To the sea

Ahmad Shukeiri, founding chairman of the Palestine Liberation Organization in 1964, was kind enough to explain the saying “from the river to the sea” that has been uttered by every subsequent chairman and such organizations as Hamas and Hezbollah. The river in question is the Jordan, and the sea is the Mediterranean.

Ahmad: “This is a fight for the homeland; it is either us or the Israelis. There is no middle road. The Jews of Palestine will have to leave. … Any of the old Palestine Jewish population who survive may stay, but it is my impression that none of them will survive.”

Other chairmen, such as the current one, Mahmoud Abbas, have stated that there must be, apart from diplomacy, a “final solution” in which the Jews will cease to exist. When he or his predecessor Yasser Arafat were quizzed on such statements by sympathetic Western journalists, they explained that they could not possibly remain in politics if they put it any other way. The “Palestinian people” wouldn’t have it.

But the “Palestinian people” (i.e. the Arabs living now or once-upon-a-time between “the river and the sea”) are not all of one mind. More than live in Gaza are, for instance, Israeli citizens, who have proved loyal to the “colonialist” regime. They did not make themselves into refugees when Israel was founded, and they have flourished within the Israeli state. That there are more than two million of them (fairly represented in the Israeli Knesset) is worth noting: for there are zero Jews living under the PLO, and almost zero in all the other Arab countries combined, from which Jews were essentially evicted when Israeli independence was declared.

These are facts worth remembering on this Remembrance Day, when “Palestinians” and their supporters will be demonstrating for the sixth consecutive Saturday around the world, shouting slogans such as, “Gas the Jews!” Nearly eight decades after the defeat of the Nazis, we have, as it were, a worthy successor.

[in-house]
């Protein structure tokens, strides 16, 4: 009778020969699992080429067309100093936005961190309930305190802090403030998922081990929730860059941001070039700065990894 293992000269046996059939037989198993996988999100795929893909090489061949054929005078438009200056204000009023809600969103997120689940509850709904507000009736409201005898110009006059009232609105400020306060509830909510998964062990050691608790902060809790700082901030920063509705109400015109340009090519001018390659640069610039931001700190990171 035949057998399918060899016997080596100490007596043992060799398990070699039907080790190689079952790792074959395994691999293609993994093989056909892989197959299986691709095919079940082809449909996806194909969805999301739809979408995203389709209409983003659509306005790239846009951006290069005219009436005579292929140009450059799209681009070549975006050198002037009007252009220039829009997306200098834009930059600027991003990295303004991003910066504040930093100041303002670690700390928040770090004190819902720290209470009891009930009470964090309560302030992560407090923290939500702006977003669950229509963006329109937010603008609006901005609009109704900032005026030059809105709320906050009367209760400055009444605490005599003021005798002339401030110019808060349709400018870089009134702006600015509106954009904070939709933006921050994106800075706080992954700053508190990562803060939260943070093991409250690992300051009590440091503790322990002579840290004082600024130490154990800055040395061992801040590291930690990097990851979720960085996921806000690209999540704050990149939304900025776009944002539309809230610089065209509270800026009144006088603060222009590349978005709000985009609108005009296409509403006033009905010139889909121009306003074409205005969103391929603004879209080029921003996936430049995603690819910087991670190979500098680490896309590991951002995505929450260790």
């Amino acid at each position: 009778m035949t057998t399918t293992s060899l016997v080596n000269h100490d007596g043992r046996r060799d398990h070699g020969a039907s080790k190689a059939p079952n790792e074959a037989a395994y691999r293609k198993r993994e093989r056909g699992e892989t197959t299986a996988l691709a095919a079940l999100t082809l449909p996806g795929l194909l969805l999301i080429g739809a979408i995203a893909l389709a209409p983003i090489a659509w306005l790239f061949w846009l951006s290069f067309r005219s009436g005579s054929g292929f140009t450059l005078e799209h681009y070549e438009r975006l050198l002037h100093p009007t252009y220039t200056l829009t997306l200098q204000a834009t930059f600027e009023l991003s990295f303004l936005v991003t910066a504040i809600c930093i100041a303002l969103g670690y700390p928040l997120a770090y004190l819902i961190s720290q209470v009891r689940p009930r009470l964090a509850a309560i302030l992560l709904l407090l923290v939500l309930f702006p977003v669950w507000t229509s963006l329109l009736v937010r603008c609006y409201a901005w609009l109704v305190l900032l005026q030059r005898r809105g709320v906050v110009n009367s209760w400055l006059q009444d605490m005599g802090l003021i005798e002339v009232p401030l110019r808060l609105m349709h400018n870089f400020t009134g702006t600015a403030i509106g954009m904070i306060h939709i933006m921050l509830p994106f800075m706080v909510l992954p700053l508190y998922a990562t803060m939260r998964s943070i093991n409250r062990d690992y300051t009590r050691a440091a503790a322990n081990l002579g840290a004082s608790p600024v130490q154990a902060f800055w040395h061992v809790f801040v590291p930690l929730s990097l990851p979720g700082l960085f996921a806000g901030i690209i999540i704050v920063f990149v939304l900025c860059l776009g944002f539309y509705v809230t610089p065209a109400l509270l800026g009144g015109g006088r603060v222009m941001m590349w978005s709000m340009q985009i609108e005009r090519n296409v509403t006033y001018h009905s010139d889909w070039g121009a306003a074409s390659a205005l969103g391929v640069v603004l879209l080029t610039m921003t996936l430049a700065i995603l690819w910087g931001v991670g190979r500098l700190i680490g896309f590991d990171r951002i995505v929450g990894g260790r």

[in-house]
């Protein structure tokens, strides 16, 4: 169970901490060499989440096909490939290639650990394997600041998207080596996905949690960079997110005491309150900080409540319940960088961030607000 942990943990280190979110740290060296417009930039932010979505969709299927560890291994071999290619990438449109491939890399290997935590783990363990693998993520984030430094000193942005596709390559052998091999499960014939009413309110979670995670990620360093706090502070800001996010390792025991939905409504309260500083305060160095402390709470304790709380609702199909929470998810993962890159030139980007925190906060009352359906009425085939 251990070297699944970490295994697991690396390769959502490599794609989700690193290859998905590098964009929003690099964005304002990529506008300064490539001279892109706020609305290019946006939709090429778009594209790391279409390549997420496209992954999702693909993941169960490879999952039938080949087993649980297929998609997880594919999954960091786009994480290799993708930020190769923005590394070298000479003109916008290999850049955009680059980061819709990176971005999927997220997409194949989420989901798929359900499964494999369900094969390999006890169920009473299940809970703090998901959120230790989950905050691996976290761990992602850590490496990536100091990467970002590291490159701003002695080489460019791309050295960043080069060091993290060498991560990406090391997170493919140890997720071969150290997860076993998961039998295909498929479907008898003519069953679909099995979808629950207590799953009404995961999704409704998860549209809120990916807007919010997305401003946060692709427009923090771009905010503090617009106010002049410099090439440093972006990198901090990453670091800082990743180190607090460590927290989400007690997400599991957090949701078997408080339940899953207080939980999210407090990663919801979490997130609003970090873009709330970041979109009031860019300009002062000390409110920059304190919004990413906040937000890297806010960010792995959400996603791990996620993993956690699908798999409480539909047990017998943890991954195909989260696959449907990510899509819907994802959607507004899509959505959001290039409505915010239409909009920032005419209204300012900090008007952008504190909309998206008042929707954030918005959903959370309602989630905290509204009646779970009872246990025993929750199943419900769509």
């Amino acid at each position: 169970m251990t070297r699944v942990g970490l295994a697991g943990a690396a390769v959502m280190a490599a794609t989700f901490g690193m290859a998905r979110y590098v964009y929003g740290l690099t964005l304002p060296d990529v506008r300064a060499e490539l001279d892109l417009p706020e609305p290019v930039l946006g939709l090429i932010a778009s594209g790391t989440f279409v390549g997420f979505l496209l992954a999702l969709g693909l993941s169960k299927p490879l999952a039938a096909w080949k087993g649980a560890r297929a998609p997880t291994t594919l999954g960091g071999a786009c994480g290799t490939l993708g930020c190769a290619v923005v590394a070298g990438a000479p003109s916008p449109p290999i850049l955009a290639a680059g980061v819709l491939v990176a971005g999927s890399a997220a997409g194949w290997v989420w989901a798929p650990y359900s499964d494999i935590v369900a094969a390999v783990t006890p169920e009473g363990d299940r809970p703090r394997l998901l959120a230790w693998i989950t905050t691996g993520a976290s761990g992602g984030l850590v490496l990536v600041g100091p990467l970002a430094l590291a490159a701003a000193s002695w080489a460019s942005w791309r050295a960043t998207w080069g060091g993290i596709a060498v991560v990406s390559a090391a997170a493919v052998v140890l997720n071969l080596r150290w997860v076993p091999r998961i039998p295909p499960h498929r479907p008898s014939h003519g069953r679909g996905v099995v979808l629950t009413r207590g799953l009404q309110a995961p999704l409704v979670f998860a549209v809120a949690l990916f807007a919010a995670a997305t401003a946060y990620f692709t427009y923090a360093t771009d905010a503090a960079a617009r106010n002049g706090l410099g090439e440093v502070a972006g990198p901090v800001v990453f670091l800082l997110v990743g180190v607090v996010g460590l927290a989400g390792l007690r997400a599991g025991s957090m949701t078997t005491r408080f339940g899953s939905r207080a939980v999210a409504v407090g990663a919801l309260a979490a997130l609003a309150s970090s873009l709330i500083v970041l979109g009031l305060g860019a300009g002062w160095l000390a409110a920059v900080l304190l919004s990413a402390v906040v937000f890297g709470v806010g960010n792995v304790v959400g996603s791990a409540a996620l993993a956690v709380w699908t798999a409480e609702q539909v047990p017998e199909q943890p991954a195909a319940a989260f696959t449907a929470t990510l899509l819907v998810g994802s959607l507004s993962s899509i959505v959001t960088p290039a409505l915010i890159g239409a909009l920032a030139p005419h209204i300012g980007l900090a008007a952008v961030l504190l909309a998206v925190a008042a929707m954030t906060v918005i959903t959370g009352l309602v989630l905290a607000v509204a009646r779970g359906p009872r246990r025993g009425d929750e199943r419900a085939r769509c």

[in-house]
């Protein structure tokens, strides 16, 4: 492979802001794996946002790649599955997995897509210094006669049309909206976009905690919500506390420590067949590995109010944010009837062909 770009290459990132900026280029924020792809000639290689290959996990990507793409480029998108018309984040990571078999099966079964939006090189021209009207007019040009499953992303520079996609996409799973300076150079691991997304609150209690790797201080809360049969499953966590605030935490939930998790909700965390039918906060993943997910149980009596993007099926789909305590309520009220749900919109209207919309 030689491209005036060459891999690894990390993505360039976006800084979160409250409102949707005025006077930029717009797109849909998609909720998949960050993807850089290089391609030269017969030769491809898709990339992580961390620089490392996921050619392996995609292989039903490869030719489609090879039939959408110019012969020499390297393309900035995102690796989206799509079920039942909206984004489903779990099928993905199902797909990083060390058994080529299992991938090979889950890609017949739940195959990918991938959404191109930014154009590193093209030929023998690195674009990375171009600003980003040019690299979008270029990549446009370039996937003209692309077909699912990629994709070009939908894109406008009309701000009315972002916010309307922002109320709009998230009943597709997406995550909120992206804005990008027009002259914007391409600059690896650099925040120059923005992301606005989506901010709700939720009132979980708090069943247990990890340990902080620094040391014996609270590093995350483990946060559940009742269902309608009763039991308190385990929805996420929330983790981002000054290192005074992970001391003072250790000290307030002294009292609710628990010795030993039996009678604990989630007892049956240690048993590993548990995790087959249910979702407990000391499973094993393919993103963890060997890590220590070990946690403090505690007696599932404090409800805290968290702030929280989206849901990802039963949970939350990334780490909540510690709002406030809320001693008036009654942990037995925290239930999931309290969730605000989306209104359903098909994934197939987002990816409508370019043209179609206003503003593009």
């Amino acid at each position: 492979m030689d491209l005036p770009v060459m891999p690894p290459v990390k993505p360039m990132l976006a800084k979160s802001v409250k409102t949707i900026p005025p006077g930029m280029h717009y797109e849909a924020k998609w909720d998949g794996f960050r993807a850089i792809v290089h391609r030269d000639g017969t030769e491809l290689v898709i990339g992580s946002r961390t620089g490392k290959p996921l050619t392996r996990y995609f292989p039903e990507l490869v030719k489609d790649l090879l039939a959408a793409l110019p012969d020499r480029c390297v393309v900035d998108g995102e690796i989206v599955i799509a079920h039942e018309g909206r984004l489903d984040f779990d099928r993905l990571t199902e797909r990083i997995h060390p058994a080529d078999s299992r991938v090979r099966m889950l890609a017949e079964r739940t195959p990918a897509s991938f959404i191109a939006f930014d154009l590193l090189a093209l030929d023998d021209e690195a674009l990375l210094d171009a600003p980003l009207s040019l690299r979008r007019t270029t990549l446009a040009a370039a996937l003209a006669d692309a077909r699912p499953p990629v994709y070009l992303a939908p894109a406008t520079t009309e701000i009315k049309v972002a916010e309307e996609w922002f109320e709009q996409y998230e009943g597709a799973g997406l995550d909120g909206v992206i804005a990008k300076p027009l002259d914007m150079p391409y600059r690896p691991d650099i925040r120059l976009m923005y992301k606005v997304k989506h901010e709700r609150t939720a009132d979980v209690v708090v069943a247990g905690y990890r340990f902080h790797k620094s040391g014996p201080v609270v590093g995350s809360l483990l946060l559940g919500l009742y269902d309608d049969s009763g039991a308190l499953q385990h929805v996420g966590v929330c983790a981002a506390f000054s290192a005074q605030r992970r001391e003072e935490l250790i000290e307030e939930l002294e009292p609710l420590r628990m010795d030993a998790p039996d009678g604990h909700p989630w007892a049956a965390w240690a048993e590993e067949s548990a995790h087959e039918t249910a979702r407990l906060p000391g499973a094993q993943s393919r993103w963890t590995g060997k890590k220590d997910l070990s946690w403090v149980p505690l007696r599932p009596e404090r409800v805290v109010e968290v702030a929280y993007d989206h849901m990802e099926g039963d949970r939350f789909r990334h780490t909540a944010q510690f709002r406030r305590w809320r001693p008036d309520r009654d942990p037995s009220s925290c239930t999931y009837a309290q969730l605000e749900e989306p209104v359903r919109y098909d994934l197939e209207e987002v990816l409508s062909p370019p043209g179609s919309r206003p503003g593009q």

Curiously, I think Ahmad Shukeiri was right. There is no room between the river and the sea for two states, as a consequence of the way Arab leaders have behaved, through eight decades. Arabs in this location should be given a path to Israeli citizenship, if they want it and will choose fidelity to the Israeli state. But many of them, perhaps a few million, would refuse such an offer.

That they are not wanted in Egypt, Jordan, or any other Arab country, has been made plain, repeatedly, by each of the respective governments.

But they have to go somewhere, and I would suggest Yemen, which has plenty of open space. It is ruled as an Iranian proxy, and the arrival of several million “Palestinian” refugees (presumably by sea from Eilat to Aden, avoiding a controversial passage through the Suez Canal, or the waste of fuel circumnavigating Africa) would keep the ruling Houthis busy for a while. The various aid organizations could redirect their supplies for the “Palestinians” to their new home.


POST SCRIPTUM — The “Palestinian” motto is, incidentally, more or less identical to Canada’s. Ours was extracted from Psalm 72:8 (or 71:8, in Catholic), which promised Dominion from sea to sea — et a flumine usque ad terminos terrae. That is to say (to cite the King James Version) “from the river unto the ends of the earth.” Now, our river was the Saint Lawrence, which we have meanwhile more or less surrounded; and our seas are not limited to just the one.